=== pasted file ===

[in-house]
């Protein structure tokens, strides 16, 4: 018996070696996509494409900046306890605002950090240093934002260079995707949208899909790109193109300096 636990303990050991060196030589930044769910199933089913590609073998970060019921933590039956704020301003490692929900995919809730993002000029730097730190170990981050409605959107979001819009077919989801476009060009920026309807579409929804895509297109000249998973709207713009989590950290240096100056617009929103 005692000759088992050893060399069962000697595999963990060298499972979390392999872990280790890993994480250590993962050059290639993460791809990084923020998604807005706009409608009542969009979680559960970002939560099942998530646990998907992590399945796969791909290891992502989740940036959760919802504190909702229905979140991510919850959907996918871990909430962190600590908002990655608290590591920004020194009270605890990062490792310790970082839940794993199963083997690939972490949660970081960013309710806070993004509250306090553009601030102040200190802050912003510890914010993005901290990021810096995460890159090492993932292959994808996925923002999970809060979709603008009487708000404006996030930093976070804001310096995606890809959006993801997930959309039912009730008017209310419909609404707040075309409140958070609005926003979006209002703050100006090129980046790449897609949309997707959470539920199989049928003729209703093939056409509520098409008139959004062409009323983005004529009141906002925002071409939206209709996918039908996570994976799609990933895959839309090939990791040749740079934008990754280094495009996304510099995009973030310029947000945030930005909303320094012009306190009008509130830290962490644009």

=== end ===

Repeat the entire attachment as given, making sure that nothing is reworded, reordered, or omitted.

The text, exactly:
[in-house]
């Protein structure tokens, strides 16, 4: 018996070696996509494409900046306890605002950090240093934002260079995707949208899909790109193109300096 636990303990050991060196030589930044769910199933089913590609073998970060019921933590039956704020301003490692929900995919809730993002000029730097730190170990981050409605959107979001819009077919989801476009060009920026309807579409929804895509297109000249998973709207713009989590950290240096100056617009929103 005692000759088992050893060399069962000697595999963990060298499972979390392999872990280790890993994480250590993962050059290639993460791809990084923020998604807005706009409608009542969009979680559960970002939560099942998530646990998907992590399945796969791909290891992502989740940036959760919802504190909702229905979140991510919850959907996918871990909430962190600590908002990655608290590591920004020194009270605890990062490792310790970082839940794993199963083997690939972490949660970081960013309710806070993004509250306090553009601030102040200190802050912003510890914010993005901290990021810096995460890159090492993932292959994808996925923002999970809060979709603008009487708000404006996030930093976070804001310096995606890809959006993801997930959309039912009730008017209310419909609404707040075309409140958070609005926003979006209002703050100006090129980046790449897609949309997707959470539920199989049928003729209703093939056409509520098409008139959004062409009323983005004529009141906002925002071409939206209709996918039908996570994976799609990933895959839309090939990791040749740079934008990754280094495009996304510099995009973030310029947000945030930005909303320094012009306190009008509130830290962490644009």